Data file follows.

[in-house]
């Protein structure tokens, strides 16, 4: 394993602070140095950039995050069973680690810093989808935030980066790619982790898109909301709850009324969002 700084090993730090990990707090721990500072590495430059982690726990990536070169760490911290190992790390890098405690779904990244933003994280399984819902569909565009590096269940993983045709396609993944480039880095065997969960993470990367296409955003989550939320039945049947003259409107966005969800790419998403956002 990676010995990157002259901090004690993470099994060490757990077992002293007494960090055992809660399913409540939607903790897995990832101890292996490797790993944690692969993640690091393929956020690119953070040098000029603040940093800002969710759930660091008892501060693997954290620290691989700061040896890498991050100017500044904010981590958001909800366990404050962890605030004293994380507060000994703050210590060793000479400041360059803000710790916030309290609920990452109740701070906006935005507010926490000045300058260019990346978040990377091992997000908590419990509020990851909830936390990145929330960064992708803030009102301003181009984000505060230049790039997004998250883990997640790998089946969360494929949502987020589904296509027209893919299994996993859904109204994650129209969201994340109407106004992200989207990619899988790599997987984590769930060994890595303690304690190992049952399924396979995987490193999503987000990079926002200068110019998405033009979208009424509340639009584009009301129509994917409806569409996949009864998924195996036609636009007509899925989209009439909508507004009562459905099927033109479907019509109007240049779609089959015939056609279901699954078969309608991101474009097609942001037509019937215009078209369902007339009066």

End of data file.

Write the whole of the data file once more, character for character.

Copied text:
[in-house]
């Protein structure tokens, strides 16, 4: 394993602070140095950039995050069973680690810093989808935030980066790619982790898109909301709850009324969002 700084090993730090990990707090721990500072590495430059982690726990990536070169760490911290190992790390890098405690779904990244933003994280399984819902569909565009590096269940993983045709396609993944480039880095065997969960993470990367296409955003989550939320039945049947003259409107966005969800790419998403956002 990676010995990157002259901090004690993470099994060490757990077992002293007494960090055992809660399913409540939607903790897995990832101890292996490797790993944690692969993640690091393929956020690119953070040098000029603040940093800002969710759930660091008892501060693997954290620290691989700061040896890498991050100017500044904010981590958001909800366990404050962890605030004293994380507060000994703050210590060793000479400041360059803000710790916030309290609920990452109740701070906006935005507010926490000045300058260019990346978040990377091992997000908590419990509020990851909830936390990145929330960064992708803030009102301003181009984000505060230049790039997004998250883990997640790998089946969360494929949502987020589904296509027209893919299994996993859904109204994650129209969201994340109407106004992200989207990619899988790599997987984590769930060994890595303690304690190992049952399924396979995987490193999503987000990079926002200068110019998405033009979208009424509340639009584009009301129509994917409806569409996949009864998924195996036609636009007509899925989209009439909508507004009562459905099927033109479907019509109007240049779609089959015939056609279901699954078969309608991101474009097609942001037509019937215009078209369902007339009066």